17. M. Villagran-Muniz, H. Sobral, and R. Navarro-Gonzalez, �??Shock and thermal wave study of laser-induced plasmas in air by the probe beam deflection technique,�?? Measurement Science and Technology 14, 614-618 (2003).
    [CrossRef]
  18. Z. Liu, G. J. Steckman, and D. Psaltis, �??Holographic recording of fast phenomena,�?? Appl. Phys. Lett. 80(5), 731-733 (2002).
    [CrossRef]
  19. J.-L. Beduneau, B. Kim, L. Zimmer, and Y. Ikeda, �??Measurements of minimum ignition energy in premixed laminar methane/air flow by using laser induced spark,�?? Combust. Flame 132, 653-665 (2003).
  20. N. Lamoureux, N. Djebaili-Chaumeix, and C.-E. Paillard, �??Laminar flame velocity determination for H2-airHe-CO2 mixtures using spherical bomb method,�?? Experimental Thermal and Fluid Science 27(4), 385-393 (2003).
    [CrossRef]
  21. Y. Ra and W. K. Cheng, �??Laminar flame propagation through a step-stratified charge,�?? The Fifth International Symposium on Diagnostics and Modeling of Combustion in Internal Combustion Engines (COMODIA 2001), Nagoya, Japan (2001).
  22. T. A. Spiglanin, A. Mcilroy, E. W. Fournier, R. B. Cohen, and J. A. Syage, �??Time-resolved imaging of flame kernels: laser spark ignition of H2/O2/Ar mixtures,�?? Combust. Flame 102:310-328 (1995).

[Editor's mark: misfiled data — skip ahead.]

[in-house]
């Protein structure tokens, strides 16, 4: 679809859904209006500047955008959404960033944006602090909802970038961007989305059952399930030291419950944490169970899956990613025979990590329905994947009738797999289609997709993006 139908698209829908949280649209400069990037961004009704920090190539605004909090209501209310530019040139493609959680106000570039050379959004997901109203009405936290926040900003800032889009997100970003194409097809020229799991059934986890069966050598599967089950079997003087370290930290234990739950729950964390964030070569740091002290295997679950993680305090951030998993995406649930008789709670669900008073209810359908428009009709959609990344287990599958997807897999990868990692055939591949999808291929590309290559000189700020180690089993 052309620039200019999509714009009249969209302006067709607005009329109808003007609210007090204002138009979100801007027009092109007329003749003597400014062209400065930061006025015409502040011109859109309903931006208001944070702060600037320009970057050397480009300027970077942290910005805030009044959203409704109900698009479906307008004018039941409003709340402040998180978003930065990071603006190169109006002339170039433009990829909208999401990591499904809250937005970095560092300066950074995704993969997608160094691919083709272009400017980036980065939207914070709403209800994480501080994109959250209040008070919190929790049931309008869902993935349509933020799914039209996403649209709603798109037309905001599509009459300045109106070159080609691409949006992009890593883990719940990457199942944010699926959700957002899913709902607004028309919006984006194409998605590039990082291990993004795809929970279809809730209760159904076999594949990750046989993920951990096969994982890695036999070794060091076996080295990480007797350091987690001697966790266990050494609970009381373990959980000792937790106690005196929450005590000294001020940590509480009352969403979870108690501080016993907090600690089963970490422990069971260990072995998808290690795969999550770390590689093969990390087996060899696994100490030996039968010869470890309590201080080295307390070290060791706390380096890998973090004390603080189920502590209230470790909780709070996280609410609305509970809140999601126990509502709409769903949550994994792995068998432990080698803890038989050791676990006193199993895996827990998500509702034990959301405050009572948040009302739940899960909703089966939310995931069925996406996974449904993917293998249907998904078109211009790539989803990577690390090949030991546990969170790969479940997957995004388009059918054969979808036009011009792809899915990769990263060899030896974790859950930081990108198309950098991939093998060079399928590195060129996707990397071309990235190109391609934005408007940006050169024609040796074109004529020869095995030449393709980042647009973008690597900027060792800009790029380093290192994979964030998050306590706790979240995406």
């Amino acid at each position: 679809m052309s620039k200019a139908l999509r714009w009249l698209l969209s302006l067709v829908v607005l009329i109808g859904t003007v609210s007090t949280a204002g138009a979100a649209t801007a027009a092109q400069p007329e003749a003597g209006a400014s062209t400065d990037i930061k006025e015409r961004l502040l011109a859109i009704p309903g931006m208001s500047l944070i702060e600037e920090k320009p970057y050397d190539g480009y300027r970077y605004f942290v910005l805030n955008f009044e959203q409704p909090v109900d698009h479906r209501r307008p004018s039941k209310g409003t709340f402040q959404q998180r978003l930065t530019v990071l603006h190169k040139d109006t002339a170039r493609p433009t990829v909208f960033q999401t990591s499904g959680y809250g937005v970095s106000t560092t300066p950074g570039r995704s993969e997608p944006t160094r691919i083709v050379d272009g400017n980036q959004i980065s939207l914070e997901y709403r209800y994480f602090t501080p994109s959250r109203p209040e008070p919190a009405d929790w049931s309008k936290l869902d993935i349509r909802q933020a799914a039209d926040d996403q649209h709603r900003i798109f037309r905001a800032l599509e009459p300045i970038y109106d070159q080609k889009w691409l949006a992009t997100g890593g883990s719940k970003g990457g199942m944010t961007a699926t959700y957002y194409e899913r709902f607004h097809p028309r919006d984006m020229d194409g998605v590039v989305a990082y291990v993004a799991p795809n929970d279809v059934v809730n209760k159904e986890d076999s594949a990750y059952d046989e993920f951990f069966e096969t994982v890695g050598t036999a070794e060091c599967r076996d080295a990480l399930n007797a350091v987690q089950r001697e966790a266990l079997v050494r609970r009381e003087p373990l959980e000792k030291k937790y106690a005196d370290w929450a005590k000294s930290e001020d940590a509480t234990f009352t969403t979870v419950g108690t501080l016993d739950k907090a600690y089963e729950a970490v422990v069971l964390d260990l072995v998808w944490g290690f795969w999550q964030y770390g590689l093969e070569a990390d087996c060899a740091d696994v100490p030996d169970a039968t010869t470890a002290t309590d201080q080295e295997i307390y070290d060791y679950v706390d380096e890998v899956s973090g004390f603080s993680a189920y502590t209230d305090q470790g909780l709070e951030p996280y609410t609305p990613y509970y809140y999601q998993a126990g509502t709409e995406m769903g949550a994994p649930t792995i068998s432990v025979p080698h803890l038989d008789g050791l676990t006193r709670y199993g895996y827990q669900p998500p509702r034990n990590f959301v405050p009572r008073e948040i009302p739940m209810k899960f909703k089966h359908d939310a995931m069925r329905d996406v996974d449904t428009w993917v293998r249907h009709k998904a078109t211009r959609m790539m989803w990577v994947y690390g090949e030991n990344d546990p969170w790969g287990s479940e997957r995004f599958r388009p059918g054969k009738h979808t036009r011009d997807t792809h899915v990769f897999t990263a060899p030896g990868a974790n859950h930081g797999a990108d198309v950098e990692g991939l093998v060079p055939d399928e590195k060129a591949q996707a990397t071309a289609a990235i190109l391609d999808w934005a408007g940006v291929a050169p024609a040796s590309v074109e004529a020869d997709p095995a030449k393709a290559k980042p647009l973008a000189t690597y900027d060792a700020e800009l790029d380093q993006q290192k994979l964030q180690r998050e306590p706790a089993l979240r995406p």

[CrossRef]
  23. R. W. Schmieder, �??Laser spark ignition and extinction of a methane-air diffusion flame,�?? J. Appl. Phys. 52, 3000 (1981).
    [CrossRef]
  24. J. A. Syage, E. W. Fournier, R. Rianda, and R. B. Cohen, �??Dynamics of flame propagation using laserinduced spark initiation: Ignition energy measurements,�?? J. Appl. Phys. 64, 1499 (1988).
    [CrossRef]
  25. W. Gretler and R. Regenfelder, �??Similarity solution for laser-driven shock waves in a particle-laden gas,�?? Fluid Dynamics Research 28, 369-382 (2001).
    [CrossRef]
  26. Q. Qin, and K. Attenborough, �??Characteristics and application of laser-generated acoustic shock waves in air,�?? Appl. Acoust. 65(4), 325-340 (2004).
    [CrossRef]
  27. Y.-L. Chen and J. W. Lewis, �??Visualization of laser-induced breakdown and ignition,�?? Opt. Express 9, 360-371 (2001), <a href="http://www.opticsexpress.org/abstract.cfm?URI=OPEX-9-7-360.">http://www.opticsexpress.org/abstract.cfm?URI=OPEX-9-7-360</a>